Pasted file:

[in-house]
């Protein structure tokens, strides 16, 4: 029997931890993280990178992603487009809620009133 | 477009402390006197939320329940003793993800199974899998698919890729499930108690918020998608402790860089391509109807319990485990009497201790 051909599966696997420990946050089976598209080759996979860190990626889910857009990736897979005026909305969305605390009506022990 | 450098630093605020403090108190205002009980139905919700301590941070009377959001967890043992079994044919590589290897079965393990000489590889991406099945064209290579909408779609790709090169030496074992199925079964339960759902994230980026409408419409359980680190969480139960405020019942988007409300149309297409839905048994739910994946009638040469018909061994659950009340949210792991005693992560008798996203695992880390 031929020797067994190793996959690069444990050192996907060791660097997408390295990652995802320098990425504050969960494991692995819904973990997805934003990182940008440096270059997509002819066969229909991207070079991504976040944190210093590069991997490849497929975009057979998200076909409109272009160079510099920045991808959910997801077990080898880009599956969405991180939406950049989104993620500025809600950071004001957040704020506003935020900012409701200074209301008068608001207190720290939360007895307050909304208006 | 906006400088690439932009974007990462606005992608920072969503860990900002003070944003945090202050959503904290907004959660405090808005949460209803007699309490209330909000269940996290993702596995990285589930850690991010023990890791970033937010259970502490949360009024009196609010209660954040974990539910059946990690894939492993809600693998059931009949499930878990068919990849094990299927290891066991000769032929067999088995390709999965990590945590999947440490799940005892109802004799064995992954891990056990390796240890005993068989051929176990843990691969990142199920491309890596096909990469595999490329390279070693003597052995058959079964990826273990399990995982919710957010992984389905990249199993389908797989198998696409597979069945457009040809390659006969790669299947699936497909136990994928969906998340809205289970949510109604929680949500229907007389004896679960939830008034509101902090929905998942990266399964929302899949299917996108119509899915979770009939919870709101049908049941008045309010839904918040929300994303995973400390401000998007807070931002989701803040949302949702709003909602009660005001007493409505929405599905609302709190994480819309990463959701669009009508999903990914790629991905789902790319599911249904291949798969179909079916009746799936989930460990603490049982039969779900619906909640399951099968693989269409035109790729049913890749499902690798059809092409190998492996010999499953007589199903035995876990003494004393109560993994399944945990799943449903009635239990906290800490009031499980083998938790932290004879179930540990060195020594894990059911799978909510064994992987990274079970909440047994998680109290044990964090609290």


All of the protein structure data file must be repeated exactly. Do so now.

[in-house]
């Protein structure tokens, strides 16, 4: 029997931890993280990178992603487009809620009133 | 477009402390006197939320329940003793993800199974899998698919890729499930108690918020998608402790860089391509109807319990485990009497201790 051909599966696997420990946050089976598209080759996979860190990626889910857009990736897979005026909305969305605390009506022990 | 450098630093605020403090108190205002009980139905919700301590941070009377959001967890043992079994044919590589290897079965393990000489590889991406099945064209290579909408779609790709090169030496074992199925079964339960759902994230980026409408419409359980680190969480139960405020019942988007409300149309297409839905048994739910994946009638040469018909061994659950009340949210792991005693992560008798996203695992880390 031929020797067994190793996959690069444990050192996907060791660097997408390295990652995802320098990425504050969960494991692995819904973990997805934003990182940008440096270059997509002819066969229909991207070079991504976040944190210093590069991997490849497929975009057979998200076909409109272009160079510099920045991808959910997801077990080898880009599956969405991180939406950049989104993620500025809600950071004001957040704020506003935020900012409701200074209301008068608001207190720290939360007895307050909304208006 | 906006400088690439932009974007990462606005992608920072969503860990900002003070944003945090202050959503904290907004959660405090808005949460209803007699309490209330909000269940996290993702596995990285589930850690991010023990890791970033937010259970502490949360009024009196609010209660954040974990539910059946990690894939492993809600693998059931009949499930878990068919990849094990299927290891066991000769032929067999088995390709999965990590945590999947440490799940005892109802004799064995992954891990056990390796240890005993068989051929176990843990691969990142199920491309890596096909990469595999490329390279070693003597052995058959079964990826273990399990995982919710957010992984389905990249199993389908797989198998696409597979069945457009040809390659006969790669299947699936497909136990994928969906998340809205289970949510109604929680949500229907007389004896679960939830008034509101902090929905998942990266399964929302899949299917996108119509899915979770009939919870709101049908049941008045309010839904918040929300994303995973400390401000998007807070931002989701803040949302949702709003909602009660005001007493409505929405599905609302709190994480819309990463959701669009009508999903990914790629991905789902790319599911249904291949798969179909079916009746799936989930460990603490049982039969779900619906909640399951099968693989269409035109790729049913890749499902690798059809092409190998492996010999499953007589199903035995876990003494004393109560993994399944945990799943449903009635239990906290800490009031499980083998938790932290004879179930540990060195020594894990059911799978909510064994992987990274079970909440047994998680109290044990964090609290």